These are the poems of a young man. However, they are not marred by the blind anger and naivete by which young men of literary bent draw attention to themselves, often to the embarrassment of their friends.
The collection of poems is, considering the writer’s age when he wrote this, a candid and mature look at Cameroonian society with its head-in-the-sand approach to the politics of oppression.
The work is reminiscent of the liberation poetry that has sustained the soul of Latin America through decades of torture and human rights abuse. Such poetry, while not shying away from grief and pain, brings with it the freshness of hope for humanity in the face of the ancient and universal crime of not loving one’s neighbour as one loves oneself. It is the tenacity of this hope, I think, that will make this work resonate with victims the world over.
In using the word victim, I do not refer solely to those who have suffered the depredations of the brutal and unfair appendages of a system that has no regard for how its actions can shape the future, or to those whose lives have been lashed to shreds by the poisoned tentacles of its bureaucracy.
I also refer to those who suffer but survive. For hope is life. A feature of that hope is the impulse, as expressed in these poems, to explore the full depth of emotion that our experience arouses.
Those whose hope for the future is adulterated or destroyed by a combination of their action and failure to act, and who are incapable of introspection, are those who feel that this hope is directed against them.
But unlikely as it may seem to some, they too are victims. Consider the many quislings on the African continent. As Dibussi puts it in False Prophet:
…another deceitful son
Aiming for a place in the sun
None of these quislings are anything but the lavatory down which common human decency is flushed by their Western masters. As such, I feel they deserve nothing but the pity and contempt I read in these lines.
What I have said so far might give the impression that this is a collection of hopeful jeremiads (if you’ll forgive the contradiction in terms). This is not so. Dibussi Tande is by turns impish (as in I Know why the Frog Croaks so Loud), stern as a judge (Boomerang), and even imperious (Freedom Now!!!).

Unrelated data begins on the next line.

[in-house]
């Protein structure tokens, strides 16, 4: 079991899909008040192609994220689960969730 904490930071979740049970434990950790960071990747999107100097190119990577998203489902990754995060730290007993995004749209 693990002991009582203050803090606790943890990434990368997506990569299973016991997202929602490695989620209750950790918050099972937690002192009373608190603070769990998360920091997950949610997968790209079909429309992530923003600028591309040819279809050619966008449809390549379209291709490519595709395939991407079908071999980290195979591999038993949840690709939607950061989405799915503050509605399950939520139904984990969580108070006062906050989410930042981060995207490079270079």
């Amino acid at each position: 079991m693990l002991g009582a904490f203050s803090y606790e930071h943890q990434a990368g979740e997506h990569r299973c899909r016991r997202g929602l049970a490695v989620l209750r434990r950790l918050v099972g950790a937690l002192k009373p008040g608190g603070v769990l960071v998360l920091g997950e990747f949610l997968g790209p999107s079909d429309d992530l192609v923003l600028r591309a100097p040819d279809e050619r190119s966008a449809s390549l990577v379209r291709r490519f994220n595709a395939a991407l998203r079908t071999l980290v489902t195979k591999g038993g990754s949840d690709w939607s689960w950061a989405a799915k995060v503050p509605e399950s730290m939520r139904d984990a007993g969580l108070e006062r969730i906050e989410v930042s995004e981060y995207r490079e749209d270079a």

I grappled (fairly unsuccessfully, it now seems to me) with French literature in my undergraduate years. We were taught for some time by a dreadful Frenchwoman who made us feel like dirt. But I have been surprised, in later years, to find that I remember something of what I read:
You! Hypocrite lecteur! Mon semblable! Mon frère!
That is Charles Baudelaire at his strident and posturing best. This line attracts our attention. It is designed to do so. But the reason it holds and keeps our attention is that it speaks to something in us. I would call it our shared humanity if I did not feel, on the strength of what I see on the news, that many human beings are really not terribly human at all.
But it is the same feeling I get when I read Dibussi’s poems. For those who have the receptors for it, I think they will come as a jolt to the system. Perhaps it is our common memory that is triggered. I do not know.
But I think you should find out for yourselves what it is.
Now, just the briefest of words about other things. I have always found that rhyme can stunt an otherwise natural flow of poetry. I am not sure that one or two of these poems would have suffered from its absence.
Published by Langaa, 2007, 59 pages.
Available at Michigan State University Press and on Amazon
Rosemary Ekosso is with the International Court of Justice, the Hague, Netherlands. She blogs at www.ekosso.com
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